Each year, the Department of Defense issues a Future Years Defense Program (FYDP) report that outlines the long-term budget priorities for the Defense Department. The Congressional Budget Office then examines the report to analyze the impact that defense needs will have on our nation’s budget in the future.
CBO does two things in this analysis – looks to the past to expose budget gimmicks and looks to the future to see how the defense budget’s implications will be.
Looking Back: Budget Tricks Exposed
The Defense Department has complained that budget constraints implemented by the Budget Control Act of 2011 has affected their readiness. In fact, the two latest budget deals that increased spending by a combined $300 billion were largely due to DoD officials and the defense hawks in Congress pushing for more funding. Yet, even during the budget cap era, Congress repeatedly used end runs around the caps to boost spending over the cap – primarily through the Overseas Contingency Operations (OCO) funds.
As a reminder, when the military’s base budget was capped, the OCO, which existed to supply needed dollars to the Global War on Terrorism, was used as a slush fund for uncapped spending. In the appendix of this year’s report, CBO highlighted that “starting in 2016, the Congress began explicitly funding some of DoD’s base-budget activities with OCO appropriations to increase base-budget funding without exceeding the BCA’s caps.” Moreover, in the Administration’s budget request for Fiscal Year 2020, they asked for $98 billion for a budget item categorized as “OCO-for-base.” One report estimated that Congress designated between $20 billion and $30 billion as OCO that went towards the base defense budget.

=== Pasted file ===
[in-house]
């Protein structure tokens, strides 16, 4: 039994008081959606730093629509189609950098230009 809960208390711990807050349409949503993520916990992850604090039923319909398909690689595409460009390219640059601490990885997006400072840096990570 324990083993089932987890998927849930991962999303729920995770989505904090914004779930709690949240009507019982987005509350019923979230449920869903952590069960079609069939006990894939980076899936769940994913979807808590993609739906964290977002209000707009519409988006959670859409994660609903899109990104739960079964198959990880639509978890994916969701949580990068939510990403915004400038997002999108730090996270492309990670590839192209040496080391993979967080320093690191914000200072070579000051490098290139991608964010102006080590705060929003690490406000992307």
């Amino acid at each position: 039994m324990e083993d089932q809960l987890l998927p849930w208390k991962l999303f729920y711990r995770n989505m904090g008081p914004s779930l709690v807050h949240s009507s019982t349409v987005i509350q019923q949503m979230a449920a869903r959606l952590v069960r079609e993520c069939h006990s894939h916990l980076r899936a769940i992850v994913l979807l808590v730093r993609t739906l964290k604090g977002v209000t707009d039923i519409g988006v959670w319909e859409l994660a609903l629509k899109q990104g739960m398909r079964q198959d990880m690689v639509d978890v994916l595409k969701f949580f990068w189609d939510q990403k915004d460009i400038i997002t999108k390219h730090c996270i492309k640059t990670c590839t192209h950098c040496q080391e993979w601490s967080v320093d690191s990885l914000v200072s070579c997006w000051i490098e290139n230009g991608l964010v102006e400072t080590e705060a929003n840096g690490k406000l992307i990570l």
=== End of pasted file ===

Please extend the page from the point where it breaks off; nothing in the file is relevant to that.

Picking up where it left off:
This year marks the end of the BCA budget cap era, meaning that Congress won’t have to utilize the OCO trick to boost defense spending to their liking. Lawmakers and Pentagon officials can make the DoD base budget whatever figure they would like, as long as no new budget constraint bills are passed through Congress and signed by President Trump.
Looking Forward: The Future of Defense Spending
CBO also points out significant uncertainty for the future of defense spending. There are conflicting assessments for defense spending needs over the next decade based on two different plans from the administration. The first is a DoD strategy document from The National Defense Strategy Commission (NDSC) which is a congressionally mandated panel. The Commission reported that the strategy would require a 3 to 5 percent annual growth in military spending. This would lead to a DoD budget between $822 and $958 billion by 2025 growing to between $1.1 trillion and $1.5 trillion (in 2020 dollars) by 2034. If that leaves you feeling nauseous, you are not alone. There is, however, the second option.
The administration’s 2020 budget request has a more modest approach to future defense spending. Officials believe that the recent ramp up in defense spending (growth from $648 billion in 2016 to a request of $718 billion in 2020- or 3.5 percent annually) was to replenish munitions stocks and address shortcomings in readiness that was, according to them, caused by the 2011 Budget Control Act—an explanation that makes little sense, as we noted above, given the spending through the Overseas Contingency Operations fund (OCO).
Administration officials believe that the DoD can sustain on the new levels for the next decade and won’t need a sustained spending growth of 3-5 percent outlined by the NDSC. Moreover, they cite a proposed 4 percent overall spending reduction between 2020 and 2024, based on performance improvement initiatives in their business processes, as well as policy changes and system improvements to achieve savings in high-priority areas. They set a target to save $46 billion between 2018 and 2022. A goal that the DoD has failed to achieve early milestones for.
Given the history of budget chicanery to boost defense spending and a history of mismanagement at the Pentagon, the ability for Congress and the Pentagon to come together to sustain a flat budget seems like a high bar.
However, given the nation’s overall budget problems and exploding growth in the entitlement programs, young American cannot afford for runaway spending in all of the federal government’s largest programs. It’s time for leaders in Congress and the Pentagon to shape up.